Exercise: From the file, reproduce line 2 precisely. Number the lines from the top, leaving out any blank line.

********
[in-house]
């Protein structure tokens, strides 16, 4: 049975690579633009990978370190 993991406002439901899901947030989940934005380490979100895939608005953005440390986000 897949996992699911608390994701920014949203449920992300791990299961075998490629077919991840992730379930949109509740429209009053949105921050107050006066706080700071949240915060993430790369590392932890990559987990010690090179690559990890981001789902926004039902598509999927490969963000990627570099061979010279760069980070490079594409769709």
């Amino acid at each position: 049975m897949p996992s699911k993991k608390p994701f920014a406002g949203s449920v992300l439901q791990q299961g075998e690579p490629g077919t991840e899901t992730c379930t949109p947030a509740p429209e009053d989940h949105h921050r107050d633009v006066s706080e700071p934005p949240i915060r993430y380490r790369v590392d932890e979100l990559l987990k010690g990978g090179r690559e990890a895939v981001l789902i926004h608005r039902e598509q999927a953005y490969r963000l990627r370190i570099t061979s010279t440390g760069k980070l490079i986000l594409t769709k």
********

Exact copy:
């Protein structure tokens, strides 16, 4: 049975690579633009990978370190 993991406002439901899901947030989940934005380490979100895939608005953005440390986000 897949996992699911608390994701920014949203449920992300791990299961075998490629077919991840992730379930949109509740429209009053949105921050107050006066706080700071949240915060993430790369590392932890990559987990010690090179690559990890981001789902926004039902598509999927490969963000990627570099061979010279760069980070490079594409769709």